The back end looked like the Corgi Superman van, with two openable doors and two horizontal custom tail lights. However, the windows were square; normally, on a Corgi, they’re oval. I also noticed that the van was a “hard roof”; the glass panels weren’t present. There was a sunroof, and two “domes” that were solid, but that was unusual. The front end, though, really gave me a start. It was a completely custom unit, with no real headlights or grille like any other van I’d ever seen! Whereas the Corgi has a normal Chevy van front, this had a horizontal bar grille, and then vertically barred “headlights”. It gave the van a much more radical custom look, and I was intrigued.
I opened the back doors and saw the expected “control center” (it even says so!) with cheesy screens and sci-fi gadgetry on it. There was no obvious tie in to any licence, though. Then, I took a look at the side, to see exactly what I had in my hands… I saw a very nicely matched yellow-orange decal with large white letters, stars, clouds and three faces on it. I didn’t recognize the faces. Heck, I barely realized they were supposed to be human females, to be honest! But what it said above these tortured visages told me everything and nothing, all at once.
What, in the name of any- and everything holy is/was/are/will be/should never be/could-have-been “Star Angels”? Just WHAT? That’s the first, and for a few seconds, only, thing that my mind could come up with. Then it started to make sense. I’ve seen enough dollar store “combining super road fighting robot cyber warrior police team trans-morphing” Transformer “variants” to know a knockoff when I see one. This had to be that, didn’t it?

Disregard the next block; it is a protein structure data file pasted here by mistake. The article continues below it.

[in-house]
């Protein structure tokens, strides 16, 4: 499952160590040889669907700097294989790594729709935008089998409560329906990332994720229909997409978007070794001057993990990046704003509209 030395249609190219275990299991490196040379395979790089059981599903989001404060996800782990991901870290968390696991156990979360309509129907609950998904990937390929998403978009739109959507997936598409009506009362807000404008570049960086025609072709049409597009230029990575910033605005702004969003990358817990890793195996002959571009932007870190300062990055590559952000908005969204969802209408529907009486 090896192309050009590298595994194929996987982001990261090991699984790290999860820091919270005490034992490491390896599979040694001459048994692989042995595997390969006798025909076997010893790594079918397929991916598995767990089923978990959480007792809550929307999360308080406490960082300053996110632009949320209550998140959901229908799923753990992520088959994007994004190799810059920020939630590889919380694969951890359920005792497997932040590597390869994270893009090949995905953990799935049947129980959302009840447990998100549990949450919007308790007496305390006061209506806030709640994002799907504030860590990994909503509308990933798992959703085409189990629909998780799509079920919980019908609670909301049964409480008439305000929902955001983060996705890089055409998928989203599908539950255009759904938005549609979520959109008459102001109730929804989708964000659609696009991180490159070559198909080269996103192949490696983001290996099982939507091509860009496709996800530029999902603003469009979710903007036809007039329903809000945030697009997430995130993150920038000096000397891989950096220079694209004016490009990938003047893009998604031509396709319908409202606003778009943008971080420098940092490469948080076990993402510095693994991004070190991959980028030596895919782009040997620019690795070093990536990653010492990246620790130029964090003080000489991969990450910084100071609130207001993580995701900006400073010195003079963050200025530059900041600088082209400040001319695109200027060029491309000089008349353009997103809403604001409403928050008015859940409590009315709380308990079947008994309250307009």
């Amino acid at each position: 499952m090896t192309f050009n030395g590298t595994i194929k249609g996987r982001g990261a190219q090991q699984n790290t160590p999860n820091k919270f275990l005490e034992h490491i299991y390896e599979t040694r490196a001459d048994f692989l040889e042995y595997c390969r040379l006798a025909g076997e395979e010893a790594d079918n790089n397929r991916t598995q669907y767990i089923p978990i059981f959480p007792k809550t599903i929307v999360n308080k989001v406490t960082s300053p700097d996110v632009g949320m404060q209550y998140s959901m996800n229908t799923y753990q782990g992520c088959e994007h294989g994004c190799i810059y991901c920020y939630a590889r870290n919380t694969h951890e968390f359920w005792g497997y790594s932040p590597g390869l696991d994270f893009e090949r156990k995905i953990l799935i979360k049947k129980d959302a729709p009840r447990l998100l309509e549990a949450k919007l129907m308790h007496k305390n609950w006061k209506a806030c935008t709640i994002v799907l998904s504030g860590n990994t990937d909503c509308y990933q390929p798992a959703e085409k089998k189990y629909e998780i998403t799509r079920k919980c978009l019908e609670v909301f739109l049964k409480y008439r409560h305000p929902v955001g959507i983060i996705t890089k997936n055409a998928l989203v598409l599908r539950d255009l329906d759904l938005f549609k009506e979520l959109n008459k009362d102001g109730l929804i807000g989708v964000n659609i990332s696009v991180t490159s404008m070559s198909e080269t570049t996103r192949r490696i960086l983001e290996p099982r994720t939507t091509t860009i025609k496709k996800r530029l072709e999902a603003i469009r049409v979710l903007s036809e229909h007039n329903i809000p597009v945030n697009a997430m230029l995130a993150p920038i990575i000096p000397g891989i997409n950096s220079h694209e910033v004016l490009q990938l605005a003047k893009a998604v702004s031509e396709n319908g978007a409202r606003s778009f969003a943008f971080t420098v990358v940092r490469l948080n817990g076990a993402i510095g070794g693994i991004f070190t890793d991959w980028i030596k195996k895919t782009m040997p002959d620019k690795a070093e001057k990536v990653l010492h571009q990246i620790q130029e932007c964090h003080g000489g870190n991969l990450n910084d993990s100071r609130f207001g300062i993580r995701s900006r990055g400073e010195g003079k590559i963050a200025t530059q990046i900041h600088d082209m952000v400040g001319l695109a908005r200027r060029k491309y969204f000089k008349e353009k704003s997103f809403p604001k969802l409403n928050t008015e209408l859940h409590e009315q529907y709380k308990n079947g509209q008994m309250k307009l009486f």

I mean, look at it. There are three, let’s suppose they’re females, for argument’s sake, highlighted on the van’s side. I suppose they’re supposed to be glamourous, and the stars and clouds and sunbursts do add a certain “saviour-like” grandiose-ness to their likenesses. If you can ignore the fact that they look like some kind of enforcer team for Martha Stewart, and given that they are three, and have “angels” in their name, my poor brain couldn’t help but assume this was some kind of crazy Charlie’s Angels knockoff.
The question, though, is why? Was Charlie’s Angels really so great, so overwhelmingly popular that it was worth it for someone to bother knocking off the Corgi Van? And if so, why didn’t whoever made this just do that, and just copy the van?
Up to the Challenge
That’s what makes this van so interesting and trippy. Well, that, and the fact that we now have a feel for what the Golden Girls did before they retired and Estelle Getty joined the crew. This van is, but at the same time isn’t, a knockoff. I mean, it’s clear (ish?) what the manufacturer was going for, I think. They wanted to compete in the licenced 1/43 custom van market. I can only assume this was a more hotly contested chunk of the toy market than I remember, since that’s the only way to justify the work needed to make this thing…
There’s nothing on this van, except the tail lights, that is exactly like the Corgi it rips off pays homage to. The maker had to go and create a new mould, with a solid roof, to start with. Add the custom front end and you’re not talking about new tooling again. Not only that, but this van is BETTER than the Corgi, because it has actual, open portholes! The Charlie’s Angels van only has decal portholes! Weak! Add to this the custom “Control Center” in the back, and what you have is a toy that would have likely cost MORE to make than the Corgi it was (at least spiritually) based on!